When considering the sorry history of domestic violence advocacy, one must always remember that the goalposts have a way of moving. In the early 1970s, the concept of domestic violence was brought to the public’s awareness. Erin Pizzey opened the first DV shelter in the United Kingdom with space for all comers – men and women both. From her talks with women in her shelter, Pizzey was astonished to learn how many of them perpetrated DV against their husbands/boyfriends. That suggested an important idea to Pizzey – that most victims seemed also to be perpetrators. That in turn suggested that, far from the victim/perpetrator paradigm that would come into vogue, interpersonal dynamics were responsible.
So much for that. Pizzey was drummed out of the DV movement amid a flurry of threatening phone calls. Those who took over her movement were anti-male extremists who brooked no opposition. For them, all DV was committed by men and all victims were women. They even told us why – because DV is part of men’s control of women. DV, according to those true believers, was a political act. That’s a predictable idea given that it came from a movement that was, first and foremost, a political one. They saw things, DV included, in political terms.
But there was a problem with that. In 1975, responsible social science started coming out that showed beyond doubt that, much as Pizzey had suspected, women and men committed DV equally. That made the notion of DV as political oppression by one sex of the other pretty difficult to sustain.
The first response came in the form of blatant dishonesty. The DV industry produced its own studies and generated their own statistics in a vain effort to prove that its politics corresponded to empirical reality. But try as they might, women kept hitting men as often as men hit women.
What was to be done? One answer was “move the goalposts.” That strategic retreat amounted to “OK, we admit that women commit DV, but they only do it in self-defense; men always start it.” That effort was short lived, however. It died the instant studies came out with data on reciprocal and non-reciprocal violence. Those showed that women in fact “start it” somewhat more often than do men.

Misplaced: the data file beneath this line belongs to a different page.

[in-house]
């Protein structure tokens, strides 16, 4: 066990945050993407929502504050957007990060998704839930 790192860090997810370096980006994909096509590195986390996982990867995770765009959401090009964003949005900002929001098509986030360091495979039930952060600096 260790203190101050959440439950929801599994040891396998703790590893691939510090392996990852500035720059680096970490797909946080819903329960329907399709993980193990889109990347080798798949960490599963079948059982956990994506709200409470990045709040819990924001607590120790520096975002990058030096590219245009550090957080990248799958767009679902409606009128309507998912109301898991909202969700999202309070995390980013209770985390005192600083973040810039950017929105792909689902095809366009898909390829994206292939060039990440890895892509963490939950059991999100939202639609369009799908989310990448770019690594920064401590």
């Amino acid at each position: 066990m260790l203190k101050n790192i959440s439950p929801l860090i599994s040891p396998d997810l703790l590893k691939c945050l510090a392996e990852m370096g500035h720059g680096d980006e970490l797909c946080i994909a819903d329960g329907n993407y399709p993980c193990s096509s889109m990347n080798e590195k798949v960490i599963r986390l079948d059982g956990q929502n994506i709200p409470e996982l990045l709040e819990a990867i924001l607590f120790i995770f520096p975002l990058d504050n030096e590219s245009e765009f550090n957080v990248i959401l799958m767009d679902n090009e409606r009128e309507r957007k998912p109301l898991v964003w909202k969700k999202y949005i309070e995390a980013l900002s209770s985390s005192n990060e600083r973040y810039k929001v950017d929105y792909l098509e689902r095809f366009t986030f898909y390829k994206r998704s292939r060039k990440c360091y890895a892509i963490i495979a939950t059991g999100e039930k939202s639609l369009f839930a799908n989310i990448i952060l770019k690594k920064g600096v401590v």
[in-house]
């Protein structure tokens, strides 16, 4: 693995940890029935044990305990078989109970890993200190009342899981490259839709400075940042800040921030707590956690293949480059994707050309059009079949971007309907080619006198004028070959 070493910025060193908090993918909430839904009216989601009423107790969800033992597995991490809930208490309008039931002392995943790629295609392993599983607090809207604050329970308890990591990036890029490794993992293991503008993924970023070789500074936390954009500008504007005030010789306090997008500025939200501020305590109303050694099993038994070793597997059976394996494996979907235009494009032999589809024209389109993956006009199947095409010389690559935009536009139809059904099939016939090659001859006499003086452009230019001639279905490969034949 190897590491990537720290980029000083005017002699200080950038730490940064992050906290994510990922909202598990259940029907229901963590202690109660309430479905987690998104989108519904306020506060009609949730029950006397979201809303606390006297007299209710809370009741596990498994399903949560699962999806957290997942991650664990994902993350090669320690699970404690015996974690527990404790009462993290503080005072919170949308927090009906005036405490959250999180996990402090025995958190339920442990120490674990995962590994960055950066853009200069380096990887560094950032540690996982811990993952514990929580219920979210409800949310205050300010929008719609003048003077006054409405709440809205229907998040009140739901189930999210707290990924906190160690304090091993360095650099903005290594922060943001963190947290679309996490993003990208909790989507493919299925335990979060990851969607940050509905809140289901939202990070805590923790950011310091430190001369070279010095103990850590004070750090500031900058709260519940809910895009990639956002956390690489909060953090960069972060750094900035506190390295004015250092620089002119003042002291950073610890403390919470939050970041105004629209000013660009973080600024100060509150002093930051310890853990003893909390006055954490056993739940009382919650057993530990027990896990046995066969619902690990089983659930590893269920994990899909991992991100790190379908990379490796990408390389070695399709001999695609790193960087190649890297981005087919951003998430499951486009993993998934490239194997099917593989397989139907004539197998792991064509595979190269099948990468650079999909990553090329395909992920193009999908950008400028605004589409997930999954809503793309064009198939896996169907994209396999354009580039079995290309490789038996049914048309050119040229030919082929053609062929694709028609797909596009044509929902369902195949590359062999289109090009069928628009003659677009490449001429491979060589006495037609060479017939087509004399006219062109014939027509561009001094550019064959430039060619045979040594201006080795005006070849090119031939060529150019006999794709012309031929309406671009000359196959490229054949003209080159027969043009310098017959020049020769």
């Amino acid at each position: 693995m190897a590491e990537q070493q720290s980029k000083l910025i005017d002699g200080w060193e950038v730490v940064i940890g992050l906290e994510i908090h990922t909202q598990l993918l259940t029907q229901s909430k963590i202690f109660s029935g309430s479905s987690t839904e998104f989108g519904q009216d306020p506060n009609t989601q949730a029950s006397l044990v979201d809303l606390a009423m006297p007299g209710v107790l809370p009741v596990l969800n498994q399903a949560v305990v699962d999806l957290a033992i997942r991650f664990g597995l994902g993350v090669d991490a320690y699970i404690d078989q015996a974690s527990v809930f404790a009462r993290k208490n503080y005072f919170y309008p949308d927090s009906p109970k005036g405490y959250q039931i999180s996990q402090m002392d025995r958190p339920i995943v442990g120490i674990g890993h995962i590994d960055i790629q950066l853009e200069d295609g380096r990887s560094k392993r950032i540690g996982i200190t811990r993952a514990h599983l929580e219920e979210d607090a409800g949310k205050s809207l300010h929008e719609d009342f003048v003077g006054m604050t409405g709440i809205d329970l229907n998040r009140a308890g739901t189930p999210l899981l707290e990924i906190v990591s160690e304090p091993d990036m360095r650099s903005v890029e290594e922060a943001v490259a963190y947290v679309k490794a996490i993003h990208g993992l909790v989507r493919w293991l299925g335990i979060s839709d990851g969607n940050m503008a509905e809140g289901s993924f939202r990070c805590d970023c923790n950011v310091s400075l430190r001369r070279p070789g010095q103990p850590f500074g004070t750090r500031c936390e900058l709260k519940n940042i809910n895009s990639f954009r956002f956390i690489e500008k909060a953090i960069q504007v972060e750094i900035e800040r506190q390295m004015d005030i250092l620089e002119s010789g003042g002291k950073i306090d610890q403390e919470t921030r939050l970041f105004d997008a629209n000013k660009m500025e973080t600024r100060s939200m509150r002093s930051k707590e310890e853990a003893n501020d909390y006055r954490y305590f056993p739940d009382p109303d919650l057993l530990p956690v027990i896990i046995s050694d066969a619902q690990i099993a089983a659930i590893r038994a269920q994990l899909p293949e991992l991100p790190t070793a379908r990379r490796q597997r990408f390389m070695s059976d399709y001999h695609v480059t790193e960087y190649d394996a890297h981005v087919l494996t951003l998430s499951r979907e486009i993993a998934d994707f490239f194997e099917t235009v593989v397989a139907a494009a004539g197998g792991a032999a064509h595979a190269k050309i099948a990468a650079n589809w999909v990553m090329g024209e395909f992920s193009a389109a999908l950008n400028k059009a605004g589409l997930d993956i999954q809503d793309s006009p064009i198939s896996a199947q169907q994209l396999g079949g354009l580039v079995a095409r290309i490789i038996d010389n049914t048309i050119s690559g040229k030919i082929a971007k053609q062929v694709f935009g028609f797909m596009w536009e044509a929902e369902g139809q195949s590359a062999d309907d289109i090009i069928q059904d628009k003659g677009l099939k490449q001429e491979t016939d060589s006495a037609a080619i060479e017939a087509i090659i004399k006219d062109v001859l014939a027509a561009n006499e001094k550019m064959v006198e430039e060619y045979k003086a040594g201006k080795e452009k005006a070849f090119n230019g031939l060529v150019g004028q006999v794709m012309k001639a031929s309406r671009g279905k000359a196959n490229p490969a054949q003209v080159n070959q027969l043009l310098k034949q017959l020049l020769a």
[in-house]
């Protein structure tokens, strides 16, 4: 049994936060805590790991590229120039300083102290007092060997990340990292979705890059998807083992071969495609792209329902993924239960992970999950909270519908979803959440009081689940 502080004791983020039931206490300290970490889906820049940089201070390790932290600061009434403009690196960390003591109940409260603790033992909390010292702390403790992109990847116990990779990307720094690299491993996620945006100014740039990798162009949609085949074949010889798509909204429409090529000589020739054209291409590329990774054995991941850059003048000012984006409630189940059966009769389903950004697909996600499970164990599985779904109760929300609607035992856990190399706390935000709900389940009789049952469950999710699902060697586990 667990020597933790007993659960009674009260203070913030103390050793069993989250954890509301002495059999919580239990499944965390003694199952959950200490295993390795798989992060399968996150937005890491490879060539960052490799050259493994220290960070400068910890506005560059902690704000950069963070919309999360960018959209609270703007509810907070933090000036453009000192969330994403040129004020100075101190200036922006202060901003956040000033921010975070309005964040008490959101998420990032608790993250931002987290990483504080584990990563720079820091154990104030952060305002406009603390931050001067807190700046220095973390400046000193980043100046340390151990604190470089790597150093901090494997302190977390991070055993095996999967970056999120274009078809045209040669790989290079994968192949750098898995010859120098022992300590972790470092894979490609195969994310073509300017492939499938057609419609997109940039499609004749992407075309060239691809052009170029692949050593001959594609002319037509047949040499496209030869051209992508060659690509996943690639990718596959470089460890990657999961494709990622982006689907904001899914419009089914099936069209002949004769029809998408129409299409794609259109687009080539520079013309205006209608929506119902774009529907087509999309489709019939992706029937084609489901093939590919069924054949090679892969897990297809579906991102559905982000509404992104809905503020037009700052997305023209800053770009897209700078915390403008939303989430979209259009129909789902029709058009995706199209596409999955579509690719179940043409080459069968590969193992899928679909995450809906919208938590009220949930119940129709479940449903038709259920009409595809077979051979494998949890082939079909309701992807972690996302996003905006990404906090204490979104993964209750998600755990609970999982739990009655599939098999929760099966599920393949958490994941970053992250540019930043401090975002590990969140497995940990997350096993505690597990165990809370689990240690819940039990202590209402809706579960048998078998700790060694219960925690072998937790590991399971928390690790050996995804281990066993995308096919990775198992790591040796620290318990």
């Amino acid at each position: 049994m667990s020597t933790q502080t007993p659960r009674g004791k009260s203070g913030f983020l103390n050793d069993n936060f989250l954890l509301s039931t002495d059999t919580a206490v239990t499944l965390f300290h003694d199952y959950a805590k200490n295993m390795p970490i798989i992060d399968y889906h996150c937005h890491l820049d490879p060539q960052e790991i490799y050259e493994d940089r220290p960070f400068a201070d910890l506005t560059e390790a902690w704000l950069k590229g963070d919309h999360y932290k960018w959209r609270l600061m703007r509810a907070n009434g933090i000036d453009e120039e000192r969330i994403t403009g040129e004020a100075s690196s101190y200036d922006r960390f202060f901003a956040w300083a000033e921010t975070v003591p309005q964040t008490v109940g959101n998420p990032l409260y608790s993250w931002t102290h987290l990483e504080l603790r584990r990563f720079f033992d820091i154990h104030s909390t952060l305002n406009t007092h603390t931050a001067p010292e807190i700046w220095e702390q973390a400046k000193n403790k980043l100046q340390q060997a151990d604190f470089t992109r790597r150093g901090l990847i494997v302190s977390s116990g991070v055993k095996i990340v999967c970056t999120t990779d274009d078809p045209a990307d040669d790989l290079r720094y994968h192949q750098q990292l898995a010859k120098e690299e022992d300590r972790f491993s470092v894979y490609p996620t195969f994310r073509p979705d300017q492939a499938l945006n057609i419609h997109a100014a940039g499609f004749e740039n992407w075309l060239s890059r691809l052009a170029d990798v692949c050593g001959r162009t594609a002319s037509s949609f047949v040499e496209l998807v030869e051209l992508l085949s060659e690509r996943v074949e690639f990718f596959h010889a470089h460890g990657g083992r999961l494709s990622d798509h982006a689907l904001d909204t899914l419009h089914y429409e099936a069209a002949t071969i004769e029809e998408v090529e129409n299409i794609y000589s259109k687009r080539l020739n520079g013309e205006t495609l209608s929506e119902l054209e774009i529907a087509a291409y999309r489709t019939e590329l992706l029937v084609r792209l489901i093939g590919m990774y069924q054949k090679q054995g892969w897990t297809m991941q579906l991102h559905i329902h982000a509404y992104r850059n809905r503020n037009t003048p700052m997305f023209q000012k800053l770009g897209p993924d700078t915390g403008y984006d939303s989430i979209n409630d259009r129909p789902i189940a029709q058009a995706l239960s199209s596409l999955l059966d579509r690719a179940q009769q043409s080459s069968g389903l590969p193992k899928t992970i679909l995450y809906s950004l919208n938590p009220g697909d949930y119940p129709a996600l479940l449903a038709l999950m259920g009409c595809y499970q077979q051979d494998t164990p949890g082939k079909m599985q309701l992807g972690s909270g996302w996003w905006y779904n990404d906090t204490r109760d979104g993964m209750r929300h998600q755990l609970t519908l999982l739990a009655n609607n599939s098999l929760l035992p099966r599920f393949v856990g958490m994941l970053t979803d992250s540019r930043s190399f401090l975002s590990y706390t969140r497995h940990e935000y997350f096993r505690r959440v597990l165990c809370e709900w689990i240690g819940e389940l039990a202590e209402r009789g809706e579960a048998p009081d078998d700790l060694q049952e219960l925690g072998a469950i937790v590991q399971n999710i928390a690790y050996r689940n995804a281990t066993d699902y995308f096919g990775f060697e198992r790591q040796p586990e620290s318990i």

Those same studies show that the one who initiates DV is usually the one hurt in the altercation, so the studies showing women more likely to be injured by DV were turned on their heads. Now we know that if women don’t want to get hurt by an intimate partner, they shouldn’t start a fight.
Stymied at every turn by empirical facts, the DV industry moved the goalposts again, which I think brings us up to date. Their latest quixotic sally is once again to try to split DV up into that done by women (acceptable) and that done by men (unacceptable). The new term is Intimate Terrorism. IT is psychological or physical abuse that is intended to – and does – control the behavior of the other partner. According to those who would rather alter definitions than admit the obvious, IT is done by men only for the purpose of controlling their partners.
The retreat has been long and has begun to look like a rout, but IT is the misandrist’s latest attempt to make a stand. Sadly for them, Denise Hines and Emily Douglas of Clark University have laid seige to their latest poorly-defended position. It looks like only a matter of time before the retreat continues. Where will it go next? I can’t begin to guess.
Hines and Douglas have a new study of 302 men who sought assistance because they were victims of intimate partner violence. The two researchers decided to test the theory that IT doesn’t happen to men, and here is the fact sheet they’ve generated to answer the question. (I’ll post something on their other fact sheets and their full study later.)
First, here’s their definition of IT.
Intimate terrorism (IT) is a severe form of intimate partner violence (IPV) in which the physical violence is one tactic in a general pattern of control of one partner over another partner. The violence is frequent and severe, occurring at least on a monthly basis, is unlikely to be mutual and is likely to involve serious injury and emotional abuse.
The researchers compared the behavior of the partners of the men who sought help for domestic violence to that of the community at large. They found that, whereas in the community generally, DV is a 50-50 proposition, among the men seeking help, their female partners were far more likely to use all types of IPV including “severe physical.”
Those same female partners were far more likely than those in the community generally to hit first. The helpseeking men were more likely than either their female partners or men in the community at large to suffer either minor or severe injuries. And the helpseeking men were somewhat less likely than men in the community to use aggressive behavior consistent with IT.
In short, the question posed by Hines and Douglas, “IT by Women Towards Men: Does it Exist?” is correctly answered “Yes.”
Our findings supported the description of IT in the literature and we have concluded that female?to?male IT does exist.
• The female partners of men in the helpseeking sample used more physical IPV,
controlling behaviors, and severe psychological aggression than both their male partners and the female partners of the men in the community sample.
•The helpseeking men were injured more frequently than their partners and men in the community sample.
• The female partners of male helpseekers almost always initiated violence during the last reported physical argument (93% versus 56.9%) and ever (91.7% versus 53.0 respectively).
Not only does female?to?male IT exist, but it is consistent with prior research depicting the patterns of violence reported by clinical samples of women seeking help and living in domestic violence shelters.